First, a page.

San Francisco has been dubbed the ‘7×7’ because it’s a grid area of 7 miles by 7 miles. Because of this, there are often many insanely successful tech companies concentrated in the same spot. Amazingly, Twitter occupies the same building as Square and Uber on Market Street. Airbnb, Zynga, Pinterest, Dropbox, and Yelp are all located in SoMa. With so much happening in a single city, can San Francisco continue to be the epicenter of the tech startup world?
Maybe not, according to Darian Shirazi, founder of San Francisco technology company Radius. He reports in Forbes.com that, “Based on our analysis of over 27 million US businesses, we believe the next generation of small business owners will flock to cities not because of growing job rates and income levels, but because of community engagement and access to resources.”
Catherine Clifford of Entrepreneur.com also concedes to Shirazi’s assessment by listing the US metro regions with the highest ratio of tech startups compared to the national average:
- Boulder, CO
- Fort Collins-Loveland, CO
- San Jose-Sunnyvale-Santa Clara, CA
- Cambridge-Newton-Framingham, MA
- Seattle, WA
- Denver, CO
- San Francisco, CA
- Washington-Arlington-Alexandria, DC-VA-MD-WV
- Colorado Springs, CO
- Cheyenne, WY
With thought to this issue, let’s take this theory one step further to compare Australian startup founder Alan Downie’s experience. Downie travelled to Silicon Valley to gain support from US investors and realized that the way Americans and Australians do business is quite different. “Australian founders, and the investors that fund them, seem to be more interested in growing big profitable businesses than they are growing what amounts to ‘get rich quick’ schemes. Perhaps we’re a more laid back culture that is more inclined to take our time to grow success than we are to try and generate it overnight. Perhaps the gap between the rich and poor is smaller here and therefore success isn’t quite as binary as it is in the States. Or perhaps, as a nation, we just don’t idolise the successful but are more inclined to view their wealth with cynicism rather than vicarious optimism.”
But one really can’t diminish the impact and growth of San Francisco’s prominence in the world of entrepreneurialism. In fact, private firms based in San Francisco received $10 billion in venture investment last year, which is a bit more than companies based in Santa Clara, San Mateo and southern Alameda counties combined. In addition, San Francisco companies received 79 percent of all mobile investments, making it a key location for thought leaders and budding entrepreneurs.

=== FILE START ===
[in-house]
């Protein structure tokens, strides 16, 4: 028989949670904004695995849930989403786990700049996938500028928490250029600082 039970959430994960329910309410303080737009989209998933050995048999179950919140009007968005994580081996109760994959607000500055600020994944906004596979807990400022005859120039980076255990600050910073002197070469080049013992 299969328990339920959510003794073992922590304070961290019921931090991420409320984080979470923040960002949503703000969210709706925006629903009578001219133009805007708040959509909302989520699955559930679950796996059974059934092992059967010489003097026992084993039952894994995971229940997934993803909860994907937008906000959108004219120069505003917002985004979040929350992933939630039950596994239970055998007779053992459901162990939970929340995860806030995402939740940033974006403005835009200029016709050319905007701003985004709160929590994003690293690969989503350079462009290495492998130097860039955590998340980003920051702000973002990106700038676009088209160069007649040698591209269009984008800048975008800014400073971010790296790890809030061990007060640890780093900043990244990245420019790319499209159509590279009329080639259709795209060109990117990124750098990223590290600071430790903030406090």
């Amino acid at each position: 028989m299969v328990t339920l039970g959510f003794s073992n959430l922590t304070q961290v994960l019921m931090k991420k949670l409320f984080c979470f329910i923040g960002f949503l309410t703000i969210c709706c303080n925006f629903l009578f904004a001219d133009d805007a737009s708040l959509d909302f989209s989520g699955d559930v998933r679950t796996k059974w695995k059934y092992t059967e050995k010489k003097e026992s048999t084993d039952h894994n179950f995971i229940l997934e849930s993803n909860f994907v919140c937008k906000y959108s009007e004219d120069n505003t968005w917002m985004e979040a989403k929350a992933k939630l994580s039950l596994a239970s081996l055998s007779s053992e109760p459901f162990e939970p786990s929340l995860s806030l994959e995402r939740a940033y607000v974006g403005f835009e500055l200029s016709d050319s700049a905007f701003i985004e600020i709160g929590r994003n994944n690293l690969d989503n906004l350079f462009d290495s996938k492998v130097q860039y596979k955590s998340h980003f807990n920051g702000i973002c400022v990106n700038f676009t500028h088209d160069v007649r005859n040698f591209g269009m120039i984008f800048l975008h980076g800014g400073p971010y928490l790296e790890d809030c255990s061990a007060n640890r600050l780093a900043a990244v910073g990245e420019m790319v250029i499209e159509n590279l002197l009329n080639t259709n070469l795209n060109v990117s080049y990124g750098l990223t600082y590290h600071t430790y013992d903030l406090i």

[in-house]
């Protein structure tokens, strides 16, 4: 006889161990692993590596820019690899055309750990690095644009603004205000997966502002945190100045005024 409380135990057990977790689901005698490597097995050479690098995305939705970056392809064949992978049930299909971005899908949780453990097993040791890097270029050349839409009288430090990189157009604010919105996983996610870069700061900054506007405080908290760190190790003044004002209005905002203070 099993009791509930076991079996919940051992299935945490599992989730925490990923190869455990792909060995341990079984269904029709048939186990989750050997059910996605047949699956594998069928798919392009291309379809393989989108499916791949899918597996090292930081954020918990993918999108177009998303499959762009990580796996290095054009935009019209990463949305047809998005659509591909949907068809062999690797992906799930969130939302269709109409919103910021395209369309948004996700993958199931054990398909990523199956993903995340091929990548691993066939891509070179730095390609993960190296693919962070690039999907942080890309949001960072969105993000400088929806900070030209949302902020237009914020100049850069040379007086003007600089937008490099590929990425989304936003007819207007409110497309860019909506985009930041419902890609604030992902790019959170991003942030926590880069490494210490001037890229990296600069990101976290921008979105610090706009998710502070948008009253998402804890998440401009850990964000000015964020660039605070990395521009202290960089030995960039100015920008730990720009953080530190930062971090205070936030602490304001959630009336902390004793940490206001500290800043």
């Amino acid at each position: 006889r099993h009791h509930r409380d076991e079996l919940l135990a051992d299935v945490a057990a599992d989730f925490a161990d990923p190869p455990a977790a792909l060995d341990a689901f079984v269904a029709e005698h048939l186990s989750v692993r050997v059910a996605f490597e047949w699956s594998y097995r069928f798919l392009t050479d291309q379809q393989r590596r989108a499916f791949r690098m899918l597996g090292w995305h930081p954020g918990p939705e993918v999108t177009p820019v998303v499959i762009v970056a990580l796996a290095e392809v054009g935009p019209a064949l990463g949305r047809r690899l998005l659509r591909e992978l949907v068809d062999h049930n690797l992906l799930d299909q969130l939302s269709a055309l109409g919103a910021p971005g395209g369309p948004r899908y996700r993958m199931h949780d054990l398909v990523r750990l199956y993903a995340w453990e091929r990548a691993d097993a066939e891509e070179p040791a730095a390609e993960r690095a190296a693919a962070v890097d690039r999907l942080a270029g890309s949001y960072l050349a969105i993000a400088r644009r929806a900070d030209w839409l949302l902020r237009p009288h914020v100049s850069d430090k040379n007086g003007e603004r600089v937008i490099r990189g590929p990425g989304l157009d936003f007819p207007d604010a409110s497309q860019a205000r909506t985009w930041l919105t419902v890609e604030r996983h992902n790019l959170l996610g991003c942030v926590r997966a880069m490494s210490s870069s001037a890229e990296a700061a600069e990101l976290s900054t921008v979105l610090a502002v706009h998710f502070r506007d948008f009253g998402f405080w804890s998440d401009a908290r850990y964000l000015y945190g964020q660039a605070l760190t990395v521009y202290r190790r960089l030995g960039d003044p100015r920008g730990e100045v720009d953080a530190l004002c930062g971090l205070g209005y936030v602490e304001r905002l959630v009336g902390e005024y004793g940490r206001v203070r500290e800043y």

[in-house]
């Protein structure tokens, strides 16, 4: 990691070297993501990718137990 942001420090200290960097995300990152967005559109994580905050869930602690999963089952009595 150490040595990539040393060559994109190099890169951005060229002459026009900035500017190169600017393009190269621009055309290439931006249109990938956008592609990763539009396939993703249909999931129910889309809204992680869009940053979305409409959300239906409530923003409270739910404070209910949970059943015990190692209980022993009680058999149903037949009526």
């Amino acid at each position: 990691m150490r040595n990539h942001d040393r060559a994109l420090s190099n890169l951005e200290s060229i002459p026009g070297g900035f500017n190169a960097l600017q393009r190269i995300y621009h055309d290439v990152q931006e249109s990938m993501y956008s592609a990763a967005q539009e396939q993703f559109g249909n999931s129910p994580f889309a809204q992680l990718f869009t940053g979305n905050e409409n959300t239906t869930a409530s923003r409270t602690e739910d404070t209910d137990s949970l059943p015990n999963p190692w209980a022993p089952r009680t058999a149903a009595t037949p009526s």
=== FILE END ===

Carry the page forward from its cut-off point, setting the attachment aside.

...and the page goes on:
However, although San Francisco is on the cutting edge of online businesses, apps, and programs that attempt to ease the burdens of everyday life, is it possible the city could burn itself out? Is the future of tech perhaps not a location, but a shift in motivation? Could we be move away from the pressures and demands of high stakes venture capitalism into a more balanced life with sleep and intrinsic fulfillment?
While the overall adoption of this movement is highly unlikely, evidence does show that the tech industry and its tsunami of startups are evolving enough to separate the wheat from the chaff. The San Franciscos and Silicon Valleys will inevitably keep bursting with workaholics and stress maniacs, but a new entrepreneur is also rising up who will harness the power of the Internet and do business from Anywhere, USA (or Australia or India or wherever you randomly point to on a map), without compromising their quality of life to be the next billion dollar tech startup.
About our writer // Christina Morales is a freelance writer specializing in creating online marketing content. Her dream is to one day rule the world with just an iPad, a case of Cherry Coke, Twizzlers, and a glue gun.